Pomodoro, Ping-Pong or Pair-mate?
This post was written by Maya Rosecrance, Software Engineer at Pivotal London and Sarah Connor, Software Engineer at Pivotal London
Pair programming is at the center of everything we do at R&D at Pivotal. The Redis team pairs every single day with two keyboards, two mice, two monitors, and one computer. We have no remote members, and for the most part there is only someone that ‘solos’ when we have an odd number of people for the day. The benefits of pairing are undeniable as context is shared more easily and two pairs of eyes result in less mistakes and higher quality code. However, sometimes pairing can be uncomfortable, or pairs can have an uneven level of experience or context, or, simply, the pair can be mismatched in terms of assertiveness and personalities. It’s something that we usually don’t take much time to reflect on other than a throwaway comment of the flavor that the driver/navigator balance in the pair was off. The next day, the pair will split up and possibly not match up again for another week so the conversation can be easily lost. In order to force ourselves to have these conversations and to reflect on our pairing culture, we ran an experiment over two weeks.
Every day, we chose one of five techniques and used it for the day. These techniques were inspired by this blog post by a former Pivot.
- More evenly split time driving and navigating.
- Provide a structure for less assertive drivers.
- Enable faster context sharing. Often, when one pair member has more context on a portion of the codebase, they would dominate the driving possibly leaving the navigator lost as to how to move through the codebase.
At the end, we had a full team retrospective to discuss the effectiveness of each technique.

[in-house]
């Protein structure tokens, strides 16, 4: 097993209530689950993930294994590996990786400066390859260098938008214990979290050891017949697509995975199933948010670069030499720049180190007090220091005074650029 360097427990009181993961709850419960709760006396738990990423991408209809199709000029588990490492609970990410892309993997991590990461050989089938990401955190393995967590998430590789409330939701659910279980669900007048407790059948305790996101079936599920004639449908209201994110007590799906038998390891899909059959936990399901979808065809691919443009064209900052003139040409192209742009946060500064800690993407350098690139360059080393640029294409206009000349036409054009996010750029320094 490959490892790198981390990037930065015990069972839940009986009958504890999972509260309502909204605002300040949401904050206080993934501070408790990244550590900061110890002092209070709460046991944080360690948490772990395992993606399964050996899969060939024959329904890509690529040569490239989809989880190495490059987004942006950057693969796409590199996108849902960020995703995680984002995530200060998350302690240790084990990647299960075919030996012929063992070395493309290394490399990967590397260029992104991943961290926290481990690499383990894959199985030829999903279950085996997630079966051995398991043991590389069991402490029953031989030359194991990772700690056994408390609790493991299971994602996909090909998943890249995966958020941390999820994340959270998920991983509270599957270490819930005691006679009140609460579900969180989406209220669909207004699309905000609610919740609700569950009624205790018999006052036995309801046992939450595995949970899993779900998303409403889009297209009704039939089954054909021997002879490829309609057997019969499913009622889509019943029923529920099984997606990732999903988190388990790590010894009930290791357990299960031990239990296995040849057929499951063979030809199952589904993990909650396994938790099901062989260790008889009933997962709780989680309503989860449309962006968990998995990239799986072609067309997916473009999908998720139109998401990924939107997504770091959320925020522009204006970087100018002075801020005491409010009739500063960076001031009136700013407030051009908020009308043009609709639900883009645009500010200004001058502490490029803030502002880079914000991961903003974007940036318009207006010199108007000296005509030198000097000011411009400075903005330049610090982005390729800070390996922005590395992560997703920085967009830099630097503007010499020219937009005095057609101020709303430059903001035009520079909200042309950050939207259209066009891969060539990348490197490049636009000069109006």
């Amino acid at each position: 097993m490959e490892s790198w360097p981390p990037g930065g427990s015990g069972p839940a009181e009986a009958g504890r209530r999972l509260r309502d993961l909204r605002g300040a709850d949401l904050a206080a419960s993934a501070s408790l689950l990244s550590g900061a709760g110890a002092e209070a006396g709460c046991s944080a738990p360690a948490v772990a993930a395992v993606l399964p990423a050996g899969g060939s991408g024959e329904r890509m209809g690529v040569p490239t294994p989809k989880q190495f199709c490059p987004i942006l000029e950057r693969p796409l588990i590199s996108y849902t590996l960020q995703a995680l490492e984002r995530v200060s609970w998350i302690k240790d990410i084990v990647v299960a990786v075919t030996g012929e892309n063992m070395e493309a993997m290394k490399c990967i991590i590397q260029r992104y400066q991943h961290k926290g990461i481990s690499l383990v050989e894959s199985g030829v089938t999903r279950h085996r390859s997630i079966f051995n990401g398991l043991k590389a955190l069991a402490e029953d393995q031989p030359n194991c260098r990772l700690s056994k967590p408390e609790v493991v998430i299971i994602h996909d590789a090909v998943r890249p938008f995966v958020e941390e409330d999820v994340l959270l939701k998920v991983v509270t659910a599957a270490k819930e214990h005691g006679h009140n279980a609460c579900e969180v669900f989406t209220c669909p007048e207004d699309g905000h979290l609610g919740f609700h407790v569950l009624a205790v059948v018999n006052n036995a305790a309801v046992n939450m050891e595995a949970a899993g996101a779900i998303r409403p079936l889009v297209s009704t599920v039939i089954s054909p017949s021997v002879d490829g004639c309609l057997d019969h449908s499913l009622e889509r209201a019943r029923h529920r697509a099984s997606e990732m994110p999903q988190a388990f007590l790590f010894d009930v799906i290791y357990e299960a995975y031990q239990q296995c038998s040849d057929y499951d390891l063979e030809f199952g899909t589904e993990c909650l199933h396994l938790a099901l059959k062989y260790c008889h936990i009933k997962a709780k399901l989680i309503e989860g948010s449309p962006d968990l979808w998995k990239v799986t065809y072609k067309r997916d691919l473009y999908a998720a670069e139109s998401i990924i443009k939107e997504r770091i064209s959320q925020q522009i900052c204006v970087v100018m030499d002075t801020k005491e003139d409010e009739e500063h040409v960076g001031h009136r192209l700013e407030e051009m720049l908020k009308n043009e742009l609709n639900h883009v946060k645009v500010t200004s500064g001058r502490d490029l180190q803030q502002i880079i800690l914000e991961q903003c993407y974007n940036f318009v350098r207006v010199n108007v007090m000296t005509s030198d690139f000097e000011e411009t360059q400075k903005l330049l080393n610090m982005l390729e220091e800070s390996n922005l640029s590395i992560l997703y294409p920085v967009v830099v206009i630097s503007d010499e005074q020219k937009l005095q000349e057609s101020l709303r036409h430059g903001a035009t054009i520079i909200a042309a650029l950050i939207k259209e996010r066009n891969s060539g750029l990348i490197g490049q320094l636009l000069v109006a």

Pair programming traditionally involves two people acting as either a driver or a navigator. The driver is the person with their hands on the keyboard and the navigator is the person that provides a birds eye view of the direction of the work. The benefits and distinctions separating the work dynamics in this way have been widely discussed. Each of these techniques focused on the transition point between the roles.
The dependable study technique, Pomodoro is where a timer is used to signal the switch between pairs and taking breaks. Typically this is 25 minutes of work followed by a 5-minute break.
- Breaks make a natural reflection point on the existing work.
- It’s the technique with least mental overhead to determine pair switching.
- Both people in pair take snack, bathroom, and phone breaks at the same time.
- Requires an external app or browser plugin that needs to be setup.
- Timers are by nature noisy which can be disruptive to the office at large.
- Forced breaks can interrupt pair flow.
We found that this pairing technique had very wide applications but there was mixed feedback on the breaks themselves. One member found that they initially felt the breaks were disruptive but as the day progressed, they felt more natural.
The classic Ping Pong technique where one person writes a failing test, they switch roles, then the other tries to implement the minimum necessary code in order to pass the test. They will then write the next failing test and the cycle continues.
- Works well with TDD.
- Gamifies the coding process.
- Affirms what the last person did and ensures the pair are both on the same page.
- Hard to apply when the piece of work does not involve tests.